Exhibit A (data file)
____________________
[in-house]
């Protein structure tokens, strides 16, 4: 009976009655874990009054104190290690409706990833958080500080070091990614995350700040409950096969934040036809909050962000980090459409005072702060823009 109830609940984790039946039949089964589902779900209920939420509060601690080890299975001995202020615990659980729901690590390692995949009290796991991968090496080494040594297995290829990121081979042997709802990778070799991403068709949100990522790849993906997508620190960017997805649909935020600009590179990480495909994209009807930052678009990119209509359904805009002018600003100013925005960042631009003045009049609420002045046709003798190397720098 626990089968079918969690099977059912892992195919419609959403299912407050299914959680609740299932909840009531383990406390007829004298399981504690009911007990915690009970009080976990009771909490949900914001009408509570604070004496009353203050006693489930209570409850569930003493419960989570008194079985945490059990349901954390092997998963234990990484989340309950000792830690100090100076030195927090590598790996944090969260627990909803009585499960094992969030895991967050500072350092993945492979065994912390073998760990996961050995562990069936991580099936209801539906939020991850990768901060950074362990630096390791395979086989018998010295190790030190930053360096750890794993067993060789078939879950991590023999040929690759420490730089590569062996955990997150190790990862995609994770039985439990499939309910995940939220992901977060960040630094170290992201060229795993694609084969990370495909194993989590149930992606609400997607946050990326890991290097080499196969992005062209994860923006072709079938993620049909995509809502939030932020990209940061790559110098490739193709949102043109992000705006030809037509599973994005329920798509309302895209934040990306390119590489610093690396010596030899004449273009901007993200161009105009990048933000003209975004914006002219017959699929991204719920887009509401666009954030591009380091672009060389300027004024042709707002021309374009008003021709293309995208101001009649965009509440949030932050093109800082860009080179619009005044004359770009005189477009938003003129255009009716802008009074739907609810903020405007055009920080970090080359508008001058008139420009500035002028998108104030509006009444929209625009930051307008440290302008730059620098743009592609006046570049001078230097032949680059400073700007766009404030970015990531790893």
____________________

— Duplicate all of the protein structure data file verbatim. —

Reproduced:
[in-house]
């Protein structure tokens, strides 16, 4: 009976009655874990009054104190290690409706990833958080500080070091990614995350700040409950096969934040036809909050962000980090459409005072702060823009 109830609940984790039946039949089964589902779900209920939420509060601690080890299975001995202020615990659980729901690590390692995949009290796991991968090496080494040594297995290829990121081979042997709802990778070799991403068709949100990522790849993906997508620190960017997805649909935020600009590179990480495909994209009807930052678009990119209509359904805009002018600003100013925005960042631009003045009049609420002045046709003798190397720098 626990089968079918969690099977059912892992195919419609959403299912407050299914959680609740299932909840009531383990406390007829004298399981504690009911007990915690009970009080976990009771909490949900914001009408509570604070004496009353203050006693489930209570409850569930003493419960989570008194079985945490059990349901954390092997998963234990990484989340309950000792830690100090100076030195927090590598790996944090969260627990909803009585499960094992969030895991967050500072350092993945492979065994912390073998760990996961050995562990069936991580099936209801539906939020991850990768901060950074362990630096390791395979086989018998010295190790030190930053360096750890794993067993060789078939879950991590023999040929690759420490730089590569062996955990997150190790990862995609994770039985439990499939309910995940939220992901977060960040630094170290992201060229795993694609084969990370495909194993989590149930992606609400997607946050990326890991290097080499196969992005062209994860923006072709079938993620049909995509809502939030932020990209940061790559110098490739193709949102043109992000705006030809037509599973994005329920798509309302895209934040990306390119590489610093690396010596030899004449273009901007993200161009105009990048933000003209975004914006002219017959699929991204719920887009509401666009954030591009380091672009060389300027004024042709707002021309374009008003021709293309995208101001009649965009509440949030932050093109800082860009080179619009005044004359770009005189477009938003003129255009009716802008009074739907609810903020405007055009920080970090080359508008001058008139420009500035002028998108104030509006009444929209625009930051307008440290302008730059620098743009592609006046570049001078230097032949680059400073700007766009404030970015990531790893």